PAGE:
Workers Are More Happy At Work If Their Colleagues Make Less Than They Do


A recent interesting study has claimed that worker's happiness and job performance is affected by how much their peers make compared to them. It seems that a worker who is compared to others (as in his peers), who make more than he does, will be unhappier.Monehy.jpg

The study was published by Professor Eduardo Perez Asenjor. In his analysis, he also found that if a worker is in a situation where his peers make more than he does, the worker will work more hours. What causes this phenomena?  Most likely it is because of social comparison. Also, it could be because of the idea that if those peers make more than the worker does, the worker will work harder, because he might end up making as much as his peers or even more.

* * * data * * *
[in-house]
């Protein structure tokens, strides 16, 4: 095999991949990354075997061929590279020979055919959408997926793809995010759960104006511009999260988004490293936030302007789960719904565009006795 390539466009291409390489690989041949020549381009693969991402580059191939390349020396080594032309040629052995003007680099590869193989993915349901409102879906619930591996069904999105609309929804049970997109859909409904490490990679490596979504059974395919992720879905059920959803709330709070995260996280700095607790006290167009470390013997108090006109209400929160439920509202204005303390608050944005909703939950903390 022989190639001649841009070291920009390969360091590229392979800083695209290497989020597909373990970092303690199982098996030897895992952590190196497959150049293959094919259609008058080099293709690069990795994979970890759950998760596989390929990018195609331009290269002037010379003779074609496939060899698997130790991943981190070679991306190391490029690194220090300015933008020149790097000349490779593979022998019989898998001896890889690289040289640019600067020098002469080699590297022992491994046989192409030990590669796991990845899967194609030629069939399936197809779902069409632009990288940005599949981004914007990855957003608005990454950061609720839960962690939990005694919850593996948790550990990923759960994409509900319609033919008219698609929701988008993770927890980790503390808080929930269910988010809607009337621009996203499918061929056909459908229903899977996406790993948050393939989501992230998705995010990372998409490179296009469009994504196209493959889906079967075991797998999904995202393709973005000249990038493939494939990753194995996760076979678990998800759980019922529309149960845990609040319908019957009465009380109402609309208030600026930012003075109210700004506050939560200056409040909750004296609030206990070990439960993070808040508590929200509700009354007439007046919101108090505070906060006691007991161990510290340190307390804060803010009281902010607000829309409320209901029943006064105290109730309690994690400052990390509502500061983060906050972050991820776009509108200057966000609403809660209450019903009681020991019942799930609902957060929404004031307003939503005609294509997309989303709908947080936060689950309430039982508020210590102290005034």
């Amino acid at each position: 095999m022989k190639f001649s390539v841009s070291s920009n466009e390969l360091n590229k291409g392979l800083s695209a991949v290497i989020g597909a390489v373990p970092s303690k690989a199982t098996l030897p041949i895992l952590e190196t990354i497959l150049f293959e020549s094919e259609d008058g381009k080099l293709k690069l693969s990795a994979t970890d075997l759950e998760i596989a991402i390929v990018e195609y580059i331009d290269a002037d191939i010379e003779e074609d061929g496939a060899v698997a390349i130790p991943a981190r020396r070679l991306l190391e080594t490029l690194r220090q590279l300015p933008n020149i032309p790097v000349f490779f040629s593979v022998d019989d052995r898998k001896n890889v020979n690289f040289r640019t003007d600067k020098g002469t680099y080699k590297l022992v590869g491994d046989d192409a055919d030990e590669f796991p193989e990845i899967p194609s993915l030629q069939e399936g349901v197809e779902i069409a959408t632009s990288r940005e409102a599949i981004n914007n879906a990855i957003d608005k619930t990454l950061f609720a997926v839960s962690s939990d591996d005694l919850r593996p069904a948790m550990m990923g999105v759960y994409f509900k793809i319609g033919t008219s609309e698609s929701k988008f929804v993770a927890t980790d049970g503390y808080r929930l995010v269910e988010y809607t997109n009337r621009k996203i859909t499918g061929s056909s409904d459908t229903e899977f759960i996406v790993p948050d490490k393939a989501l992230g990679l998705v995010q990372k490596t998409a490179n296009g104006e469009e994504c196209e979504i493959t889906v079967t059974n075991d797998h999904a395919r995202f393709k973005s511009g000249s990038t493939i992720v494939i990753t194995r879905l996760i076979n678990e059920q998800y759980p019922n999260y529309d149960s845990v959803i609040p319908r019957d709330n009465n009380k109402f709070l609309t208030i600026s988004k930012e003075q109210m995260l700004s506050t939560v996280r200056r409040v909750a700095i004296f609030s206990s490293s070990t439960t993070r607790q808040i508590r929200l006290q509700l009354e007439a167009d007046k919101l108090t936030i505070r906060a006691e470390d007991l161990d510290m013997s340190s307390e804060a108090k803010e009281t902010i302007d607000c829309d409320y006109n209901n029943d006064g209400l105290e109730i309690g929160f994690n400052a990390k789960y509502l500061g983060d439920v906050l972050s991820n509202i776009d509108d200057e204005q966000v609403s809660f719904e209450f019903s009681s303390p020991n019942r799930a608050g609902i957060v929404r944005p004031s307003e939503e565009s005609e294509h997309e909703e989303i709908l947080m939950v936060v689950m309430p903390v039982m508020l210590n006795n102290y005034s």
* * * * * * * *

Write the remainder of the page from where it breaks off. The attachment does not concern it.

So is this effect a good thing or a bad thing. Is it a good thing that this "unhappiness" motivates those workers to work harder?

"I would find it healthier not to compare what we earn to what others earn and I think it would be 'better' if these things didn't affect our happiness," Professor Asenjor states.

Do you agree with the professor's opinion? Or do you think this motivation behind this "unhappiness" will cause the worker to become happier than he/she ever thought they would ever be? Because they will be motivated to work harder and most likely earning more.